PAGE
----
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An information society: Free or feudal?

Professor Lawrence Lessig, Stanford Law School

The future of the world’s information society hangs fundamentally upon how issues of intellectual property get answered now.

I am not often asked to be a “visionary” about the Internet. Most of my “visions” about the Internet are dark and pessimistic. And as most people confronting pessimism would prefer to avoid the conversation that pessimism begins, most seeking “visionaries” seek elsewhere. But let me, at least, begin with a story that is optimistic, before I turn to reasons why we should be worried about the promise in this optimism.

Professor Lawrence Lessig
ITU 0300034/A. de Ferron

When I close my eyes and think about what the technologists have built, I see in their creation an extraordinary potential for humanity across the world. For the first time in a millennium, we have the opportunity to rebuild the library of Alexandria. We have the opportunity to make knowledge and culture available across the world at practically no cost. We have a technology that can give all people an equal opportunity to have access to, and participate in, the construction of knowledge and culture, regardless of their geographic placing.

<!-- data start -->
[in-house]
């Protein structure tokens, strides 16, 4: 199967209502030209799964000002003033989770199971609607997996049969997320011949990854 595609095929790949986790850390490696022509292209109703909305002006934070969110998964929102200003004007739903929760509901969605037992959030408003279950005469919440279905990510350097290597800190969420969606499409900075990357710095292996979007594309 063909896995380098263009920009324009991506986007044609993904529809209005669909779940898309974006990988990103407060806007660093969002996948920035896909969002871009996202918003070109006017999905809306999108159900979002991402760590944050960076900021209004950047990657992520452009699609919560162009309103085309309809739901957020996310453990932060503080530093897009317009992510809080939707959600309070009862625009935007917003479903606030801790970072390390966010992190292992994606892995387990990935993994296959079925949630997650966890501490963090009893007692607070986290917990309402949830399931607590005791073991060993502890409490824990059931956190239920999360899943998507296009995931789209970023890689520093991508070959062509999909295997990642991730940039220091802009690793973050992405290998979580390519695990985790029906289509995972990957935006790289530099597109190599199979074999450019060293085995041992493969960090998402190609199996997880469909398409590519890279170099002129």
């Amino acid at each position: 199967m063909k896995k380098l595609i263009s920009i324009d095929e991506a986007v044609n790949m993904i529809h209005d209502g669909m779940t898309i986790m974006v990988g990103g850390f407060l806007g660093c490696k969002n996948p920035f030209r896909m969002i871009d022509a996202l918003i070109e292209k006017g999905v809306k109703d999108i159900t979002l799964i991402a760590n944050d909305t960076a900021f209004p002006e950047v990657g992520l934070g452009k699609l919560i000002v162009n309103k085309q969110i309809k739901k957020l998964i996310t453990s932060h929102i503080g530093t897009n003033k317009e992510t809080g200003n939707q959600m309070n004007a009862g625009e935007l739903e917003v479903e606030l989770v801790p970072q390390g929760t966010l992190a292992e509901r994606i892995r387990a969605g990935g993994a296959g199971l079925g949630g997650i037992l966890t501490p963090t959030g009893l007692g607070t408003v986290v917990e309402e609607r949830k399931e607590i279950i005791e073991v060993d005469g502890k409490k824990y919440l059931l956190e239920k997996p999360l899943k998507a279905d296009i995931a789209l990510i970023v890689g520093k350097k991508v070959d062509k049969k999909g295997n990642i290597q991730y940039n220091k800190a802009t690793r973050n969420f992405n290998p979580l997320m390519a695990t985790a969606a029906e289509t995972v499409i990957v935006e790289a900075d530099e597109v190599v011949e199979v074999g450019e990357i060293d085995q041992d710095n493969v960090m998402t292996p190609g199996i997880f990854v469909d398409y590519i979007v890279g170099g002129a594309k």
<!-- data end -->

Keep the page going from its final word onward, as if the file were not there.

Their technology creates this opportunity because it embraces a fundamental value that has been at the centre of many cultural traditions. Through a design that technologists call “end-to-end,” the Internet builds intelligence at the end, or “edge,” of the network; the network itself is as simple as possible. Creativity and innovation can thus happen at the edge of the network without the control of the owners of the network. Creativity and innovation are therefore decentralized.